Are My Retirement Savings Safe in a Bankruptcy?

retirement savings and bankruptcy blog One of the many concerns that people considering bankruptcy have is whether or not they will have to surrender their assets, including retirement accounts, in a bankruptcy. Most assets are safe in a Chapter 13 bankruptcy because the filer is paying off their debts in a court-approved payment plan. Chapter 7, however, can require the filer to surrender certain assets so their value can be contributed towards the bankruptcy debts. 

Bankruptcy lawmakers recognize that for the most part, it is best to allow filers to keep their retirement savings to reduce the need for financial assistance in the future. Many people struggling with debt consider both filing for bankruptcy and using retirement savings to pay off debts. It is important to understand how retirement accounts are treated in bankruptcy to truly understand which option is better for you. 

Social Security Income

Social Security Income is exempt for the purposes of bankruptcy. Social security income will not be included when calculating your monthly income for the Chapter 7 qualification process. If you have an account that is strictly your social security income, it will also be exempt in your bankruptcy. However, issues can arise if your social security income is deposited into an account with other sources of income. 

401(k) Accounts

Per Section 401(k) of the Internal Revenue Code, these savings accounts are exempt in bankruptcy. You will not be at risk of losing any 401(k) savings you have if you file bankruptcy. 

Traditional IRA and Roth IRA Accounts

These retirement accounts have a limit on how much can be exempted in a bankruptcy. The current limit is $1,362,800, raised from the previous limit of $1,283,025 in 2020. The limit for IRA accounts usually increases once every three years. 


Some annuities will be protected in bankruptcy by the Internal Revenue Code, such as those that begin paying out after you turn 65. However, if you receive a windfall in the form of an annuity, such as lottery winnings, they will not be exempt in bankruptcy. 


pension and bankruptcy blog Whether or not a pension account will be safe in a bankruptcy depends on the type of company where the pension was earned, and whether the pension meets certain applicable requirements. 

The Employment Retirement Income Security Act of 1974 (ERISA) protects many private company pension accounts in bankruptcy. Those accounts are exempt because your employer is required to adequately fund pension accounts, hold them separately from business asset accounts, and have a trust or insurance coverage. 

Your pension account may not be ERISA qualified if you work for a non-profit organization, the government, a church, and certain other tax-exempt partnerships and organizations. They may still be protected in bankruptcy by certain provisions of the Internal Revenue Code.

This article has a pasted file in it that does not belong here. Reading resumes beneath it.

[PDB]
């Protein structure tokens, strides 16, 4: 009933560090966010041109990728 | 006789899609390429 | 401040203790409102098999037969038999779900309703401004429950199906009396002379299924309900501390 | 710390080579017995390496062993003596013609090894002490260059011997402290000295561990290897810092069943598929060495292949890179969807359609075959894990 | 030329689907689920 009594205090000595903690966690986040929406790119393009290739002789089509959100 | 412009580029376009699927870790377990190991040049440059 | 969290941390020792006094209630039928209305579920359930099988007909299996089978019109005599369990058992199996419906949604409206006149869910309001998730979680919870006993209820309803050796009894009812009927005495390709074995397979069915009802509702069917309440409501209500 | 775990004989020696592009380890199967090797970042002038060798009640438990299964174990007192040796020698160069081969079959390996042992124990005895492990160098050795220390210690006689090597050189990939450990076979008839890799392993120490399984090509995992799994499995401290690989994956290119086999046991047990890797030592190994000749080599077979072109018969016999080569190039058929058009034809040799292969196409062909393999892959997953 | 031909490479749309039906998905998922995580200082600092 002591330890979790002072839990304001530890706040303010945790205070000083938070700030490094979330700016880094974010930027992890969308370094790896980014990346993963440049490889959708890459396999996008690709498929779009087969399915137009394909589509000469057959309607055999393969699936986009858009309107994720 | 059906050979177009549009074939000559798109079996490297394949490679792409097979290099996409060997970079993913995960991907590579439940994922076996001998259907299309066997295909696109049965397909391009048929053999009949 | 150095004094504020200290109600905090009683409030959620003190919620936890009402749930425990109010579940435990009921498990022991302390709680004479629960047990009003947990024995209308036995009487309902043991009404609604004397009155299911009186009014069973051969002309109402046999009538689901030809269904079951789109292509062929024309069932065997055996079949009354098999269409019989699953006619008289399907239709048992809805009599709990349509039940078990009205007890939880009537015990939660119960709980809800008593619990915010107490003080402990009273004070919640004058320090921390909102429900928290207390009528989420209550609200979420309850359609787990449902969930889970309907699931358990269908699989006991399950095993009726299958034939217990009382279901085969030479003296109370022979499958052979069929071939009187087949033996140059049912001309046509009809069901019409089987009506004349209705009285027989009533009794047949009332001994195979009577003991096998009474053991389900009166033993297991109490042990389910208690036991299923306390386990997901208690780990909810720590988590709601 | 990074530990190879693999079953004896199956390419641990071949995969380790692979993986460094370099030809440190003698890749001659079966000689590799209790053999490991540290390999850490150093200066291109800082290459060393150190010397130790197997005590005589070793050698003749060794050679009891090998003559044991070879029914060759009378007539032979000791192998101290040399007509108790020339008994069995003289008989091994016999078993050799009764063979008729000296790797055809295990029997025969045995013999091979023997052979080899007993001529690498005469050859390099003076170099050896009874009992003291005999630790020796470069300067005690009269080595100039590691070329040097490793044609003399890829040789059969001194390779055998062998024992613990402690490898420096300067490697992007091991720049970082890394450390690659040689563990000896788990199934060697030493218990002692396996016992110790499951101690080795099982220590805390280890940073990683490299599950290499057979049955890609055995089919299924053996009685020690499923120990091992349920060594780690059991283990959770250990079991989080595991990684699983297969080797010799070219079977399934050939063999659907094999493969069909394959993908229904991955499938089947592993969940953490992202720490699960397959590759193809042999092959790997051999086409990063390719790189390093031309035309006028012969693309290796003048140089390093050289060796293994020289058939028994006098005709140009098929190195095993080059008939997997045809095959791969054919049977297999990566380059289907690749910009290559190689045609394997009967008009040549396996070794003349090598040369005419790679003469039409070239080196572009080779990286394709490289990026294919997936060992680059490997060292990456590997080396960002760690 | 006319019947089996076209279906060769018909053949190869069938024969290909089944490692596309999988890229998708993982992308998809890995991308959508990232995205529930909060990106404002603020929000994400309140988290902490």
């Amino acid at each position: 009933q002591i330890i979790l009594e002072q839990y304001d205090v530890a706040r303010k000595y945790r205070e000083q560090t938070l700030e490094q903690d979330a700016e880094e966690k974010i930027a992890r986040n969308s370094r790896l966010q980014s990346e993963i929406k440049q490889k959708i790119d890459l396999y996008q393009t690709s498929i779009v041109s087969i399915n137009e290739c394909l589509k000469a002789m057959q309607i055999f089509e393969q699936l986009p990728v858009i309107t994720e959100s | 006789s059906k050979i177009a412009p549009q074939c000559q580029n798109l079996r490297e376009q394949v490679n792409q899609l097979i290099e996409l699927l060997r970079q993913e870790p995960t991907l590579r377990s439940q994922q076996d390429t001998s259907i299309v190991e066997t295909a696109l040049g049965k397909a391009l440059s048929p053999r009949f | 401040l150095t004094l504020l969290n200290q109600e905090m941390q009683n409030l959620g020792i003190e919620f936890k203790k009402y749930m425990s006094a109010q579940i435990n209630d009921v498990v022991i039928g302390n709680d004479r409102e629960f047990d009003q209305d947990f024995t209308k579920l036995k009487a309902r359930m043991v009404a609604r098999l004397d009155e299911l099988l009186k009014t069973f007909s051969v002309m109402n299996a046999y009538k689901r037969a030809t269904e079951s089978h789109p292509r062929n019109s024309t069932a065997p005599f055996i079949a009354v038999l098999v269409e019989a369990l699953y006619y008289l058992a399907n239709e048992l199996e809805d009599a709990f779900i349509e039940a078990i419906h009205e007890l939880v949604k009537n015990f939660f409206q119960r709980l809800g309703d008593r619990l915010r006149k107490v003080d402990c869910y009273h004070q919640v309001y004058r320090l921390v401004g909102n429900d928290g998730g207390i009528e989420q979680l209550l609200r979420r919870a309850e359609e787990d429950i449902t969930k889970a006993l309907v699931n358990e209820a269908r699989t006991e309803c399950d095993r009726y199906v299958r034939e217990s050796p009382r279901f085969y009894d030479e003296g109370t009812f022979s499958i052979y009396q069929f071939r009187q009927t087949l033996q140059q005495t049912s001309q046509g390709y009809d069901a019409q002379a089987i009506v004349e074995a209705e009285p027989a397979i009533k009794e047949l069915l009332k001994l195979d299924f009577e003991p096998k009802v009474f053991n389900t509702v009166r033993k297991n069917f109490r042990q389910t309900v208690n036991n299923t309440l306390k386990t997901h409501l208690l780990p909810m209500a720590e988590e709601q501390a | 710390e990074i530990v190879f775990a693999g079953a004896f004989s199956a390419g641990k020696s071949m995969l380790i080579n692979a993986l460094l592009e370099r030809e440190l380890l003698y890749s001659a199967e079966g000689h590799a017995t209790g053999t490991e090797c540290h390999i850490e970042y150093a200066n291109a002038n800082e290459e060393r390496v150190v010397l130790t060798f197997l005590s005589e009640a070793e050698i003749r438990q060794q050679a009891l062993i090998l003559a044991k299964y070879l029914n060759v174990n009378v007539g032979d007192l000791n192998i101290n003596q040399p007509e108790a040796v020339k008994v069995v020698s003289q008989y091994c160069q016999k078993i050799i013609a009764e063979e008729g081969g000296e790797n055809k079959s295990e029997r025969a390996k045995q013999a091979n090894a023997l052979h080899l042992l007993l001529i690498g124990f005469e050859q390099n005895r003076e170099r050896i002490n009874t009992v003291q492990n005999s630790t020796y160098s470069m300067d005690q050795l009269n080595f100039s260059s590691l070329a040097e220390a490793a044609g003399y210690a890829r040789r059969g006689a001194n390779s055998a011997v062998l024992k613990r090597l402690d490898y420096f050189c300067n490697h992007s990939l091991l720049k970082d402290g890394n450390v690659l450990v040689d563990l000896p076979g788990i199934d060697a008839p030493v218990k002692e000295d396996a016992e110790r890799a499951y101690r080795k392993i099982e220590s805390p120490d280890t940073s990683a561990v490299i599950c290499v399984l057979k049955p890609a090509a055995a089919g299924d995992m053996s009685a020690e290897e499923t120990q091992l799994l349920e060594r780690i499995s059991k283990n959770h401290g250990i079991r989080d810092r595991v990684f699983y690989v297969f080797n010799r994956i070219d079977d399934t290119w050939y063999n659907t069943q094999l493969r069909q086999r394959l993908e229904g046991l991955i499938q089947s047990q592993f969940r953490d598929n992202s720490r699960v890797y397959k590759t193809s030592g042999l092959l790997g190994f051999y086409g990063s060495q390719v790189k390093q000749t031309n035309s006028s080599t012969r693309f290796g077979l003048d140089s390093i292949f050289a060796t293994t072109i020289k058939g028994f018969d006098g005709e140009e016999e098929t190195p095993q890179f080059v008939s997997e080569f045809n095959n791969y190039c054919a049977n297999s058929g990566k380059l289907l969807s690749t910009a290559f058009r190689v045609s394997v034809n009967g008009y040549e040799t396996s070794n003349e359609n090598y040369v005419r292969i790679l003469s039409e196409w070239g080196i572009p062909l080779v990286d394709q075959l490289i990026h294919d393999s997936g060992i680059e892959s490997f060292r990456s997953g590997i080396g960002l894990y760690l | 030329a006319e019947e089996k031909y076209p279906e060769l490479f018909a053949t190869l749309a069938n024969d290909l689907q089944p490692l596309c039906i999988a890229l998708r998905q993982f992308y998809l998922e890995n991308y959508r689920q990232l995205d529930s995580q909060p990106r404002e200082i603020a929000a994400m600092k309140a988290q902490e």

Investment Properties

If you own land or a second home that you intend to be your retirement nest egg, it will need to fall under one of your state’s exemptions, or if your state allows, the federal wildcard exemption. A wildcard exemption can be used on any asset or property of the filer’s choosing. That exemption amount is $1,250, and the filer can add $11,850 of any unused homestead exemption. Filers who rent their primary home will be able to use that full amount towards protecting the investment property. Some states don’t allow you to elect federal exemptions. You should speak with a bankruptcy attorney in your state if you have questions about protecting an investment property in bankruptcy. 

As long as your retirement plans meet the applicable requirements, they likely will be protected if you choose to file bankruptcy. There can be steep penalties for withdrawing from 401(k) and IRA accounts before they reach maturity. Therefore, you should at least consider filing for bankruptcy instead of withdrawing from retirement accounts to pay your debts. Another alternative to bankruptcy would be taking out a reverse mortgage on your home, which would allow you to pay your debts with the value of your home, with the bank taking possession of your home after you pass away. You should consult with a bankruptcy attorney to see if your home would be protected in a bankruptcy as well so you can still pass on your home to your relatives. 

Bankruptcy Questions?  Our Las Vegas Lawyers Can Help.

If you have more questions about how your retirement accounts would be affected by bankruptcy, our office offers free initial consultations. We can answer your questions about bankruptcy and if you decide to file, provide you with expert representation at fair and affordable rates. Take the first step towards freedom from debt and schedule your free consultation today.